The evidence that circulating lipid abnormalities may play a role in the pathogenesis of chronic renal allograft rejection is tantalizing but circumstantial. In animal models of cardiac and aorta allograft rejection, lipogenic diets accelerate vascular injury, and treatment with 3-hydroxy-3-methylglutaryl coenzyme A (HMG-CoA) reductase inhibitors reduce vascular injury. Histological studies have demonstrated foam cells and apolipoprotein deposits in the intima of arteries from chronically rejecting human kidneys. Observational studies have found correlations between plasma lipid levels and both acute and chronic rejection. The association between lipid levels and acute rejection in cyclosporine A (CsA)-treated renal transplant recipients suggests the possibility that plasma lipids may influence the immunosuppressive effects of CsA by modulating the lipoprotein-free levels of CsA. If true, such an effect could also explain the results of recent controlled trials showing that HMG-CoA reductase inhibitors reduced graft coronary artery disease and that they prolonged survival in heart transplant recipients. In any case, the hypothesis that circulating lipid abnormalities contribute to chronic renal allograft rejection deserves further testing in well-designed, clinical trials.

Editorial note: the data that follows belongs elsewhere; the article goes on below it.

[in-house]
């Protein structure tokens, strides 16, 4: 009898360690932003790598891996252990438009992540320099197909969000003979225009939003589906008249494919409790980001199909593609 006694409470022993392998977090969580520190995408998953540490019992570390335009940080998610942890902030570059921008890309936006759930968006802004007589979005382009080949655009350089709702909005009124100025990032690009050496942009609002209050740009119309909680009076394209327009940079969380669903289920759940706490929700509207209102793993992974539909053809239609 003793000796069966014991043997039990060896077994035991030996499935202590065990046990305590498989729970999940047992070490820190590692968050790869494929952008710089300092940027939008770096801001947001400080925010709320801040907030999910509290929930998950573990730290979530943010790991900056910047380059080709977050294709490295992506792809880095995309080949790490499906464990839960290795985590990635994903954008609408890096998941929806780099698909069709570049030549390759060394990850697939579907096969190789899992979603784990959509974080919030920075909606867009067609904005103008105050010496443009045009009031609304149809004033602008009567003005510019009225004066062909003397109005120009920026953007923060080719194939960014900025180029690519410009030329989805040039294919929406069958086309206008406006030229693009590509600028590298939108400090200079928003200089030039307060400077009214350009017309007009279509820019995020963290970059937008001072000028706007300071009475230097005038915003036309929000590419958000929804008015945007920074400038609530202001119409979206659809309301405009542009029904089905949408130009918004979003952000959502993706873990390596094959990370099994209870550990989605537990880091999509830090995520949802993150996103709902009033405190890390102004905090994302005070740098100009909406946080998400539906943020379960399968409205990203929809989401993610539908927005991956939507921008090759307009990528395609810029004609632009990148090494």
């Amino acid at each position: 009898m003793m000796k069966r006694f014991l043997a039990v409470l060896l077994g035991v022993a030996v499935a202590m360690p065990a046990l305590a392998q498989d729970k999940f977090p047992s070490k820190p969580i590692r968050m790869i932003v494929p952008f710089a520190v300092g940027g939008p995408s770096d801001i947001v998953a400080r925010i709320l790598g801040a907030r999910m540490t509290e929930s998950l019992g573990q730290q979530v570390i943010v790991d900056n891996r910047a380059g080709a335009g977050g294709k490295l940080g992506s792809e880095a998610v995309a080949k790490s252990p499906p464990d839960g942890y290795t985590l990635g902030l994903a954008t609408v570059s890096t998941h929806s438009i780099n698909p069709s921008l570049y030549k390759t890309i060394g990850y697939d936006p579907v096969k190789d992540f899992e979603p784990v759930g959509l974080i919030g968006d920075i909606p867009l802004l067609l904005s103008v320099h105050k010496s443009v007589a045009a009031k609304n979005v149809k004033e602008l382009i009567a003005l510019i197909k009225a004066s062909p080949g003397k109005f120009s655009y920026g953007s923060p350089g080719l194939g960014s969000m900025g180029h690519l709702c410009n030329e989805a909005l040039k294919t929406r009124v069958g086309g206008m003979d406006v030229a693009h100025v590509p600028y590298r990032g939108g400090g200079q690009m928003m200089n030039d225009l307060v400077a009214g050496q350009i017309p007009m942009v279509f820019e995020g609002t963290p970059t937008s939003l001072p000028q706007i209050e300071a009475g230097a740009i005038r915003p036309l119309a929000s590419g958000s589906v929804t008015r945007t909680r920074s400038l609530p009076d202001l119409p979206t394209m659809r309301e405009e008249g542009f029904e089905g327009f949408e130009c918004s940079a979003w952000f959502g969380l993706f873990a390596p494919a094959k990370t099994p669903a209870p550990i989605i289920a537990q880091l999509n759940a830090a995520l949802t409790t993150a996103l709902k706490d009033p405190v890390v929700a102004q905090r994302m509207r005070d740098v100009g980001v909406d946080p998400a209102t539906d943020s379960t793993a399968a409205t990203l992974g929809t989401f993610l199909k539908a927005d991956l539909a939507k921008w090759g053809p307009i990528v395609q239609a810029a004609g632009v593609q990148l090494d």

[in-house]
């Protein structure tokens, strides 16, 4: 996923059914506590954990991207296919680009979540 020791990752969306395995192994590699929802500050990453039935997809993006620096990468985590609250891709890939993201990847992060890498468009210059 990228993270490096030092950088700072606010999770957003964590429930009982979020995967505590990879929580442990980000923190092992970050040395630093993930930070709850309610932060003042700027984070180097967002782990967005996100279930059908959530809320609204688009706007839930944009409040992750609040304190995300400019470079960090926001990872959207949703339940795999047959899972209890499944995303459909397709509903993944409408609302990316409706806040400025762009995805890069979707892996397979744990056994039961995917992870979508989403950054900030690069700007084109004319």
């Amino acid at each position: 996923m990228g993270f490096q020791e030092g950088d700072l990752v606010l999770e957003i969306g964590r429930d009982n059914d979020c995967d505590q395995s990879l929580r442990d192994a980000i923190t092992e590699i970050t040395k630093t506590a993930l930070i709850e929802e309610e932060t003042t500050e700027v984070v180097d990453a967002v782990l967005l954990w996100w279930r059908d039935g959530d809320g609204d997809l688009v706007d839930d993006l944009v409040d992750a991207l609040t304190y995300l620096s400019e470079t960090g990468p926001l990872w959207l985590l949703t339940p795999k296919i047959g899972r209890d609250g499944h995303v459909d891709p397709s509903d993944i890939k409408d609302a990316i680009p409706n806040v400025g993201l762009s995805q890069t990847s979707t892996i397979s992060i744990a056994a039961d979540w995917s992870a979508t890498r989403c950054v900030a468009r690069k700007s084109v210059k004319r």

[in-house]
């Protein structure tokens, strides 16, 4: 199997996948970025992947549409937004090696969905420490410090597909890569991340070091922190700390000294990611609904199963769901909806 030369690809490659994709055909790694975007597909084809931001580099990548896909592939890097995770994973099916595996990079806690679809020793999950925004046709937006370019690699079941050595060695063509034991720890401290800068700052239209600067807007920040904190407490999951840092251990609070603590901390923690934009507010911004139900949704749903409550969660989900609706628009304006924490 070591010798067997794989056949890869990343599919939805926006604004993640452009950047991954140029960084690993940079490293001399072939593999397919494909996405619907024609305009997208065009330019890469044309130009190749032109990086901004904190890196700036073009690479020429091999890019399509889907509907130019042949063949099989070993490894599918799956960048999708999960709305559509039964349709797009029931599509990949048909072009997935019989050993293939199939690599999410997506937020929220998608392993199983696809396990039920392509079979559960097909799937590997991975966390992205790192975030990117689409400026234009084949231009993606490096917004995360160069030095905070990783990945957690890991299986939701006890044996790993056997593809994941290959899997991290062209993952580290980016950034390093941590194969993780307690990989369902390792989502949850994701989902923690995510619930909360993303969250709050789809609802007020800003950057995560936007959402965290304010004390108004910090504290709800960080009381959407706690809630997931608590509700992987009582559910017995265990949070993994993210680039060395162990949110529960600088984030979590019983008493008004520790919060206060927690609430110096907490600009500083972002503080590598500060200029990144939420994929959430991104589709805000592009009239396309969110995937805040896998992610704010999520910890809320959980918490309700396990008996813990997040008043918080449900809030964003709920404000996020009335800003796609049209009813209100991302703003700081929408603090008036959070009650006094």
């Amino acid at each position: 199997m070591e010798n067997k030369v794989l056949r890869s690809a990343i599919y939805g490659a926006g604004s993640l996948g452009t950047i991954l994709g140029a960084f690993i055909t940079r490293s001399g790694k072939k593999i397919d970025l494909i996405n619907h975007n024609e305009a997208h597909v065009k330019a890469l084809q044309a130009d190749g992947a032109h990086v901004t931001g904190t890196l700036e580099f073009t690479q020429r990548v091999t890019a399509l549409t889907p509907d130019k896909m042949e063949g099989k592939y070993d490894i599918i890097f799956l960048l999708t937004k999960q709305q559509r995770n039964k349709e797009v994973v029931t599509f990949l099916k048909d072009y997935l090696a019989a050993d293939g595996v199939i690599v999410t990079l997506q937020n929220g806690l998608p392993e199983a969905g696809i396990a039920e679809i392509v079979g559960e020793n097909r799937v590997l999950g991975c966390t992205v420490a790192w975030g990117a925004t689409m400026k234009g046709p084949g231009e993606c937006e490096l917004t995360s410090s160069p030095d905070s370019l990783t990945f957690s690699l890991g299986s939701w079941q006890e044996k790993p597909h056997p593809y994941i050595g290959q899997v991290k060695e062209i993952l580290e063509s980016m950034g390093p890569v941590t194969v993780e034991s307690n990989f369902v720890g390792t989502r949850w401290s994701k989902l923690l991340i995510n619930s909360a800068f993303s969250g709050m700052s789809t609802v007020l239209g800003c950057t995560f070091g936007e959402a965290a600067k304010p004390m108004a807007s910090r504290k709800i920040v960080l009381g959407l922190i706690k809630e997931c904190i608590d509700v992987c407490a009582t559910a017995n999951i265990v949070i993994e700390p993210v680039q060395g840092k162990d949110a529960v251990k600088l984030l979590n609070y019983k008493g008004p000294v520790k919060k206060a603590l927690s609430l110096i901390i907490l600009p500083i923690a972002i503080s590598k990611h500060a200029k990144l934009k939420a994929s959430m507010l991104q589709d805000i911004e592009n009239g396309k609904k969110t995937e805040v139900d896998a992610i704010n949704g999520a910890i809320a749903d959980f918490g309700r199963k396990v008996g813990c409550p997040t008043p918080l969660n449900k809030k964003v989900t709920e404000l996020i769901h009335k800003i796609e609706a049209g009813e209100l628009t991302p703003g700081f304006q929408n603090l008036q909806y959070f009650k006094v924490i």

|Original language||English (US)|
|Journal||Kidney International, Supplement|
|State||Published - Dec 1 1999|
- Chronic allograft rejection
- HMG co-enzyme A reductase inhibitors